A short day today in preparation for tomorrow’s interviews with the likes of Robin Williams, Tim Blake Nelson, Australia’s Miranda Otto and others. Stay tuned for all the gos.
Only two films today, but I got a chance to do some cool interviews and even sit down for an actual meal — an unheard of experience when one is working a festival. It was another 8:30 screening, a case of braving a cloudy, snowy day and grabbing a quick hot chocolate, then it was off to see a sexy side of Sundance’s new indie princess Christina Ricci in the dark comedy/thriller Miranda, a British entry from director Marc Munden. A librarian (John Simm) begins a passionate affair with a mysterious woman (Ricci) who walks into his library. When she suddenly disappears, he travels down to London to search for her only to discover that she has three identities — dancer, dominatrix and con-woman. But which one is the real Miranda? A film about illusion and first impressions, Miranda allows the gifted Ricci to be bold, vulnerable, sexy and childlike, embodied in one extraordinary character and a vivid performance. Though twenty-one, Ricci delivers her first real womanly performance, and fans of the petite actress will be mesmerised. Simm is also a rare find as the librarian whose life dramatically changes when Miranda enters his world. Kyle MacLachlan has an hilarious turn as a seedy businessman who lusts after Miranda. Boldly dark and ferociously original, Miranda easily kept me awake.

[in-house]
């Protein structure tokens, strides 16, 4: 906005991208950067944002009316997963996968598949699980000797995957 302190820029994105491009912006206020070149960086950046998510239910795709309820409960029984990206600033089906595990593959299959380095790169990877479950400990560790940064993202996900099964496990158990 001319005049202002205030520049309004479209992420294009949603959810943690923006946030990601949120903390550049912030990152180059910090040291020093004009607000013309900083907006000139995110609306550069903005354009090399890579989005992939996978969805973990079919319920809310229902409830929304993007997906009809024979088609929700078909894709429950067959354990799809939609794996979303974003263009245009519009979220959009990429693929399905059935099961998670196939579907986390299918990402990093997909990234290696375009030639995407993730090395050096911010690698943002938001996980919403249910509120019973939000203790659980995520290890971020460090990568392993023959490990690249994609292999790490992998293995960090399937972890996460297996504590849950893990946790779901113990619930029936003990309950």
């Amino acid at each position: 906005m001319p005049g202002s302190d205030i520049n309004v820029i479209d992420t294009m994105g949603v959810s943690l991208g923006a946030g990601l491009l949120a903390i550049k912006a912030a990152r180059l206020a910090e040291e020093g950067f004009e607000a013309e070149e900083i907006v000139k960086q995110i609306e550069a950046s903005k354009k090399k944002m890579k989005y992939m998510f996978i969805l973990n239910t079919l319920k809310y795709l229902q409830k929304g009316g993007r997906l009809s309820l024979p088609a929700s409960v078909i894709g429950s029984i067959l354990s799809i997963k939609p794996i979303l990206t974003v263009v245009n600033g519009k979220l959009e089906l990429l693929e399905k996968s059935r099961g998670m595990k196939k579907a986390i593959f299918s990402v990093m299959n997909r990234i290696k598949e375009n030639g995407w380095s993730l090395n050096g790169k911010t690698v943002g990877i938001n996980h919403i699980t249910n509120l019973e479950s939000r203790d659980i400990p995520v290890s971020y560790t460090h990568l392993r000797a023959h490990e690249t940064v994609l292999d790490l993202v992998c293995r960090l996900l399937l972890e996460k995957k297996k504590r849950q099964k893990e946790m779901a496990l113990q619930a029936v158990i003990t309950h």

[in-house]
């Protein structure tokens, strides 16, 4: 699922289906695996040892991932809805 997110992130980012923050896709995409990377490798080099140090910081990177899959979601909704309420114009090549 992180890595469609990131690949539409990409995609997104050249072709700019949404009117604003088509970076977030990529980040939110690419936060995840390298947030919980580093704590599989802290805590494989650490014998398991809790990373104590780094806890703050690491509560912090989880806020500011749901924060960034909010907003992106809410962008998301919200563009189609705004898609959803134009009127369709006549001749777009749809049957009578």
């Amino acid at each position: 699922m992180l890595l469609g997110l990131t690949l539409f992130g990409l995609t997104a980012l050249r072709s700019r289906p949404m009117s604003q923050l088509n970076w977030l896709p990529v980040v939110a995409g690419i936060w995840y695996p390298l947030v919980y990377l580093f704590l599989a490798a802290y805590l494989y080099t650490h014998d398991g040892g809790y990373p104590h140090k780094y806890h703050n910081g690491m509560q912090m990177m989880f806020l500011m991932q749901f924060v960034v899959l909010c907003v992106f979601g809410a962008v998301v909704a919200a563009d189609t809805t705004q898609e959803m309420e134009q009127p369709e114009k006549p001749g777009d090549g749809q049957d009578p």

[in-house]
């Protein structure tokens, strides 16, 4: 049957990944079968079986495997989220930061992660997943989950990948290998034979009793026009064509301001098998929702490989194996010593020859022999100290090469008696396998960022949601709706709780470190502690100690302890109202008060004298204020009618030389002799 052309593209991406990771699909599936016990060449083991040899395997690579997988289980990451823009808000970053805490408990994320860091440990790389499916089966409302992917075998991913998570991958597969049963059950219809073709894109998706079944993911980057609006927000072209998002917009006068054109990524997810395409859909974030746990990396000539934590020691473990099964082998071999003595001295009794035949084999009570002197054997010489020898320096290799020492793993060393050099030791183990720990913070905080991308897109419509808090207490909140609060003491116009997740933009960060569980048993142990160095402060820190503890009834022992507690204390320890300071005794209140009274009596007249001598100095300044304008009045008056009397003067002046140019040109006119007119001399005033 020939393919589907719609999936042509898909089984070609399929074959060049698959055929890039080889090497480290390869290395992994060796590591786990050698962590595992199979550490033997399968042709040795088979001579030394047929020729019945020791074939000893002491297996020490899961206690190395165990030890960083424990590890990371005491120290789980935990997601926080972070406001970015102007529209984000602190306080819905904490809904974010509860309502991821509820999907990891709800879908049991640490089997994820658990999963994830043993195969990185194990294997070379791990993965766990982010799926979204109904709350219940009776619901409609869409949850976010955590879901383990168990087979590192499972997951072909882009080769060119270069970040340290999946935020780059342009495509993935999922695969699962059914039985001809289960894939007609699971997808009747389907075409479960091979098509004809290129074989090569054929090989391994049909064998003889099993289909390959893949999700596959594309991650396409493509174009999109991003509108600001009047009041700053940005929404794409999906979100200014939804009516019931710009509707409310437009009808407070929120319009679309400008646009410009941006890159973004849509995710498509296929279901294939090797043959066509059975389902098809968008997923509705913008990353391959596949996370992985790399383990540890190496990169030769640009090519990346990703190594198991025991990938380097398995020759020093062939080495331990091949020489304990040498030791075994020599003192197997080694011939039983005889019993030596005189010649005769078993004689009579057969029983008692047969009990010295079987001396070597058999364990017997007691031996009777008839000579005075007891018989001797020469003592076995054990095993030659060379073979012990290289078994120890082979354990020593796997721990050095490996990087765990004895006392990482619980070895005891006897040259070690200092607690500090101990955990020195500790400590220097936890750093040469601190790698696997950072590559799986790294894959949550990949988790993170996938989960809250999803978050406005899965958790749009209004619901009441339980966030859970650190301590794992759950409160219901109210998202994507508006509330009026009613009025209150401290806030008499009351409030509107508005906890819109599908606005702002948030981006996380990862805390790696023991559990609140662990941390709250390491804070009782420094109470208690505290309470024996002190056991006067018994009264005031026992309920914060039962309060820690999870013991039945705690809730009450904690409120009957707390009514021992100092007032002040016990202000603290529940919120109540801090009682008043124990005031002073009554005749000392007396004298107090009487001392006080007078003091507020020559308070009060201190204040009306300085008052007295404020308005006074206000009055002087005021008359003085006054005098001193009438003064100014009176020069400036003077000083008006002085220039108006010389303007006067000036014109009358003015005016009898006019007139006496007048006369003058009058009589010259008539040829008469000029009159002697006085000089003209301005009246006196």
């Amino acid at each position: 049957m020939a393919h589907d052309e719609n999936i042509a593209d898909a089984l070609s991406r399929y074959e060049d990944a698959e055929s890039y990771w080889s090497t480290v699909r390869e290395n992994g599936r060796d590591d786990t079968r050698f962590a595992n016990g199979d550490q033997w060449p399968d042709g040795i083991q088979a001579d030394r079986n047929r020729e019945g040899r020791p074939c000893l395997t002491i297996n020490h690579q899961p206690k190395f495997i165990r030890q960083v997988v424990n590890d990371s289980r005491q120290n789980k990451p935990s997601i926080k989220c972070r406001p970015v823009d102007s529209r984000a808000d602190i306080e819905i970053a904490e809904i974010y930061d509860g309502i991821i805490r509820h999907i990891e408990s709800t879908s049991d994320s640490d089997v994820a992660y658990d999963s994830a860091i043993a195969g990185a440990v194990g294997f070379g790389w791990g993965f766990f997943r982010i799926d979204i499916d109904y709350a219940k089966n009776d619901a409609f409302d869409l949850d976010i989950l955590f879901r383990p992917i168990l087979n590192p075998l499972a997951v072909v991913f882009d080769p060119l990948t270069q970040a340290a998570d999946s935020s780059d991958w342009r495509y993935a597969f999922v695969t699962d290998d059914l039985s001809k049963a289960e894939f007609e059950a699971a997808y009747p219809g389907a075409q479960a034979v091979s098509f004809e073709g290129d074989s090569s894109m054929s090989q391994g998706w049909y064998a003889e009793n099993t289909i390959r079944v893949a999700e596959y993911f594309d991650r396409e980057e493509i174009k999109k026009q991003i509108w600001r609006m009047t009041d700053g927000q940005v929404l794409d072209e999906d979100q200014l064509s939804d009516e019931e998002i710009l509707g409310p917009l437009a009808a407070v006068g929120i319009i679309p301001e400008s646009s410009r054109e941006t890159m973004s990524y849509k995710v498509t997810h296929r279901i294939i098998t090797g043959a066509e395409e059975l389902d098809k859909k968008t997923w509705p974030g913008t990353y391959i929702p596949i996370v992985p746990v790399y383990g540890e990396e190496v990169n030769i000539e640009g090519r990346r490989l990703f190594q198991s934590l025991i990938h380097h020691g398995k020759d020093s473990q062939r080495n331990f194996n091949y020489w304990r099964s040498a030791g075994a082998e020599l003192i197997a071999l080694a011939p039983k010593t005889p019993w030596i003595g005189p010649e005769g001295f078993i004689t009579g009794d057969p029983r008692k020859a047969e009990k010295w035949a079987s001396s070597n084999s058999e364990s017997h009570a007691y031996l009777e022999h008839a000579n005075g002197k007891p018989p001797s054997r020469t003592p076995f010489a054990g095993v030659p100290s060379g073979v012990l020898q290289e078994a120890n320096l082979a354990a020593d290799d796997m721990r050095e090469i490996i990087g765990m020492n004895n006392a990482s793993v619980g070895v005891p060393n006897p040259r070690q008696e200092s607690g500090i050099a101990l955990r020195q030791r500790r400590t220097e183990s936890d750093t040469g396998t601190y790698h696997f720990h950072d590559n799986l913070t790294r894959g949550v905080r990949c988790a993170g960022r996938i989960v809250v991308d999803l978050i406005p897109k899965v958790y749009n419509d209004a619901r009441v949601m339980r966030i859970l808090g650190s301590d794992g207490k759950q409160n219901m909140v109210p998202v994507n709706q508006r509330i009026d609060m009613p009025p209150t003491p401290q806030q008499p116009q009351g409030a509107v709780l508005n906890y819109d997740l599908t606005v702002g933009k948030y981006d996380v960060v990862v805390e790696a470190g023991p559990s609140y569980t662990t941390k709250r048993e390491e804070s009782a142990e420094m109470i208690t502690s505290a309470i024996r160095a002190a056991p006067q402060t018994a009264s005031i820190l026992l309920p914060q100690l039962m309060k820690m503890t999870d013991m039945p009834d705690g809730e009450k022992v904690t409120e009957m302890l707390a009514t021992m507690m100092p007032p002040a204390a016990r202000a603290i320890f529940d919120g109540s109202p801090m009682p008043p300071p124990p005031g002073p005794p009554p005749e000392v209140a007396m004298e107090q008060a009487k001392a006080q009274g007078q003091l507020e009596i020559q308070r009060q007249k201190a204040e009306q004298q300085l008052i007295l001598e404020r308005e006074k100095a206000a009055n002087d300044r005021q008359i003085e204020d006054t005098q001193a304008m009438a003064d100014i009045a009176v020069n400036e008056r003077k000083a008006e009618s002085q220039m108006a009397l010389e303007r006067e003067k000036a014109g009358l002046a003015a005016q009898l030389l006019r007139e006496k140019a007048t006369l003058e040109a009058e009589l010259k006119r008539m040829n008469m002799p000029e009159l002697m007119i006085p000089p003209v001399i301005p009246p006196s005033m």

A break from the screenings to chat to a diverse group of actors began with Australia’s talented Miranda Otto, here for Human Nature, an irreverent black comedy from the writer of Being John Malkovich. Otto steals the film as the French accented assistant of scientist Tim Robbins, and Miranda spoke at length about working away from Australia and her eagerness to return to the Sydney stage in A Doll’s House, opening Down Under in February. Otto is best known to American audiences as the neighbour of Harrison Ford and Michelle Pfeiffer in What Lies Beneath.